Four cases of new COVID-19 mutation found in Israel, Health Ministry says

"Until a few minutes ago, we were optimistic," Health Minister Yuli Edelstein said.

The word "COVID-19" is reflected in a drop on a syringe needle in this illustration taken November 9, 2020.  (photo credit: REUTERS/DADO RUVIC/ILLUSTRATION/FILE PHOTO)
The word "COVID-19" is reflected in a drop on a syringe needle in this illustration taken November 9, 2020.
Four cases of the new coronavirus mutation recently found in the United Kingdom have been discovered in Israel, the Health Ministry said on Wednesday.
The four cases were found among passengers who returned from England in recent days, and they are isolating at home, the ministry said. Two of the cases are in minors, one is a person who has medical reasons for being unable to isolate in a state-run corona hotel and the fourth returned to Israel from England before hotel isolation was required.
A Health Ministry statement said that each case was being monitored and that the public would be updated accordingly.
“In the last two days we have been making a concerted effort to check that the mutation from the UK has not infiltrated [Israel],” Health Minister Yuli Edelstein said during a cabinet meeting at which ministers discussed a closure to stop the spread of the virus. “Until a few minutes ago, we were optimistic. But now we are less optimistic. This information came in a few minutes ago from our labs.”
Prime Minister Benjamin Netanyahu praised the government’s quick decision to close the skies when he heard about the mutation variant cases.
“It is clear that we took the right steps when we closed the skies from Britain and the rest of the world,” he said. “It is clear that we acted correctly when we required Israelis to quarantine in designated hotels. It is clear that we took the right steps when we sought to locate people who were in England and the other infected countries.
“Nevertheless, at the moment, we must assume that the virus is spreading here,” he continued. “The good news is that the assessments of the companies that are supplying us with vaccines are that there is a high – but not absolute – likelihood that these vaccines will deal with the mutation as well. We will know this in a few days; we have no guarantee that this will be the case. We need to wait in order to know this.”
He added that this new information only “strengthens” the government’s outline to move forward quickly with vaccination while locking down in an effort to contain the virus.
“This strengthens what we are discussing here at the moment, to move forward very quickly with our vaccines operation which, at the moment, is among the fastest in the world relative to population, and at the same time, limit the spread of the disease, both of the previous virus and the mutation,” he said. “These two things need to be done in tandem: A very rapid vaccine operation and restrictions. If we do this, we will be the first country in the world to emerge from the pandemic.”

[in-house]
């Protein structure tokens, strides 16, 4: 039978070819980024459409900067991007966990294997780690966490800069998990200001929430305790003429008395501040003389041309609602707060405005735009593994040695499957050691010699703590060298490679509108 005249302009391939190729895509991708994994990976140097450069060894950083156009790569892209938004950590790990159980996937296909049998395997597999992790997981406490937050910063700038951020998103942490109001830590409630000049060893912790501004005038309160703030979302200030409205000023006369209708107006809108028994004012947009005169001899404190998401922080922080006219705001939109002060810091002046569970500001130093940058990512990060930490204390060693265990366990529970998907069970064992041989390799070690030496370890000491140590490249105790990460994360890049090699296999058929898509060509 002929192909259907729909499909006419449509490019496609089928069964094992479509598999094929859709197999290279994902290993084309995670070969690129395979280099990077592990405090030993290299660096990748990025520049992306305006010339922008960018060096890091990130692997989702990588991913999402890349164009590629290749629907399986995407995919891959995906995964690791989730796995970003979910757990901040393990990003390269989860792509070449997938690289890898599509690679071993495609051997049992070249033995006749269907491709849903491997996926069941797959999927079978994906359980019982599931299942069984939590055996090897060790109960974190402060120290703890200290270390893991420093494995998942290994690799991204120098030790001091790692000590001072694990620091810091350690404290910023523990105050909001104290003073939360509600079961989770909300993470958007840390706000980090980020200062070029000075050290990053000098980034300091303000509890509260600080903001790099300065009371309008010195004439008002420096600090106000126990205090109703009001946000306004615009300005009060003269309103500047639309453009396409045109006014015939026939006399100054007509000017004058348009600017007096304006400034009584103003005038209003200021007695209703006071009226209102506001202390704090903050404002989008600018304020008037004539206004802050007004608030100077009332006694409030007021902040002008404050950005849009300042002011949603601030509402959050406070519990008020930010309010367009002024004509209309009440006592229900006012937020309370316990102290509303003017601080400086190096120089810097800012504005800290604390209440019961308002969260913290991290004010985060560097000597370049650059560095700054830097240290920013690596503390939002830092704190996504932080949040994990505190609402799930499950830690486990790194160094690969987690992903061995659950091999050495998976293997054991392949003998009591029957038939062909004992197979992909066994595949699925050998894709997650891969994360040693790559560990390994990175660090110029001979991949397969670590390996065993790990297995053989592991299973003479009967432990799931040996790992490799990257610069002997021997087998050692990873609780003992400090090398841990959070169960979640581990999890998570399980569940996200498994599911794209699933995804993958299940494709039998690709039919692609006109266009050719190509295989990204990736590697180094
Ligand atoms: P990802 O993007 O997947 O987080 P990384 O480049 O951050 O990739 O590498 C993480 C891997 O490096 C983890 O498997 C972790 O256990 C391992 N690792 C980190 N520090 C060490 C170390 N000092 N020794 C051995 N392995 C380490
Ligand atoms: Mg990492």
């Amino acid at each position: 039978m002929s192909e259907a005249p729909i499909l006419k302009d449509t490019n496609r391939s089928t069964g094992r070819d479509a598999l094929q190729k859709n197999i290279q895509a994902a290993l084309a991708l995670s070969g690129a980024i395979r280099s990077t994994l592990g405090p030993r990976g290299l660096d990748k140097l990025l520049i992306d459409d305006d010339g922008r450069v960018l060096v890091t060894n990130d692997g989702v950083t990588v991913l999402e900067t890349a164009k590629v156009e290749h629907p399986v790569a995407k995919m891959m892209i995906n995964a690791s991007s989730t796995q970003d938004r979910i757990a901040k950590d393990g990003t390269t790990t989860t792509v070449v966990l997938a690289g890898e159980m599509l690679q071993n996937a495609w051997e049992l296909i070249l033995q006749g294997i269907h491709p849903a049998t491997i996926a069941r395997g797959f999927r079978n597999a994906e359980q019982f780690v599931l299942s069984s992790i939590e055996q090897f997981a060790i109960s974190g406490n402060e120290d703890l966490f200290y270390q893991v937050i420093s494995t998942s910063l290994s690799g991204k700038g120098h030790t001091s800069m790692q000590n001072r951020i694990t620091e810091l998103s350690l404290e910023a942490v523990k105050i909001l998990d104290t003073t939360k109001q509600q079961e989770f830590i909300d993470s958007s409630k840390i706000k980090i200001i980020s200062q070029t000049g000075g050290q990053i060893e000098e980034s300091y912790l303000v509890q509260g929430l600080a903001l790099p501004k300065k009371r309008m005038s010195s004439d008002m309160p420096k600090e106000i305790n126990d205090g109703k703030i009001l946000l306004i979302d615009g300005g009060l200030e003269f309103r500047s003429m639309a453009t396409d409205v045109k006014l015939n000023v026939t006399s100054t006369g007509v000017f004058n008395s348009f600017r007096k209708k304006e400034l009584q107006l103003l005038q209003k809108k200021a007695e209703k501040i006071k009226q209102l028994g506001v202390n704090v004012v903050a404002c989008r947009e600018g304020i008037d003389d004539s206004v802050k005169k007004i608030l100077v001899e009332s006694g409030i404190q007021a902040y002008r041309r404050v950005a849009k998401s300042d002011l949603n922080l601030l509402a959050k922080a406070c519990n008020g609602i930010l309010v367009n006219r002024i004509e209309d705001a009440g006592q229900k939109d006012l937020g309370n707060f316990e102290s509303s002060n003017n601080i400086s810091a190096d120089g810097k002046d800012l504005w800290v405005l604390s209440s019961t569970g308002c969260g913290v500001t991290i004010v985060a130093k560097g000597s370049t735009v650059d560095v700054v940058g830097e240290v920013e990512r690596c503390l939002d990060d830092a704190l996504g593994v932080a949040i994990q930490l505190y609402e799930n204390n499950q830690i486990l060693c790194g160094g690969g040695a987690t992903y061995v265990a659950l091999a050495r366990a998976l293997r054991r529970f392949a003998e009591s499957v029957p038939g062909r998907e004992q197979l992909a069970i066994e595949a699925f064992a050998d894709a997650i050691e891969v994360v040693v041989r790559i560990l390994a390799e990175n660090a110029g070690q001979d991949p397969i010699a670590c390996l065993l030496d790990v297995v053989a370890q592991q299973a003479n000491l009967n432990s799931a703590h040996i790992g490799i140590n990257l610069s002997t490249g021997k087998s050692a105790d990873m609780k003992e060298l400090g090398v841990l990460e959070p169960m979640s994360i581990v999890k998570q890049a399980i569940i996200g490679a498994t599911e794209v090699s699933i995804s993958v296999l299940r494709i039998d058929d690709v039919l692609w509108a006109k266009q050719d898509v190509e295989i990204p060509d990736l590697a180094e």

The mutation of the virus that was first identified in the UK, South Africa and Denmark, is thought to be 70% more infectious than the previous strain.
Earlier this week, Health Ministry director-general Chezy Levy told Ynet that he believed the mutation was already in Israel: “The mutation has not only stayed in England but spread around the world, and it can certainly have come with passengers that came to Israel.”
On Tuesday, his deputy, Prof. Itamar Grotto, said that the British mutation may be responsible for the increase in morbidity among the ultra-Orthodox community. The head of Shaare Zedek Medical Center, Prof. Jonathan Halevy, told 103FM that he would not be surprised if the mutation was responsible for the country’s third wave.
The discovery of the mutation in Israel came at about the same time as British Health Secretary Matt Hancock told his country that a new, potentially more infectious variant of the novel coronavirus that causes COVID-19 has been found in Britain in cases linked to South Africa.
South Africa’s health department said last week that a new genetic mutation of the virus had been discovered and might be responsible for a recent surge in infections there.
“So, the new variant in the UK, which we’ve identified, is very different to the variant in South Africa, it’s got different mutations,” said Susan Hopkins from Public Health England.
“Both of them look like they’re more transmissible,” she continued. “We have more evidence on the transmission for the UK variant because we’ve been studying that with great detail with academic partners. We’re still learning about the South African variant.”
Immediate restrictions were being imposed on travel from South Africa, Hancock said.
Reuters contributed to this report.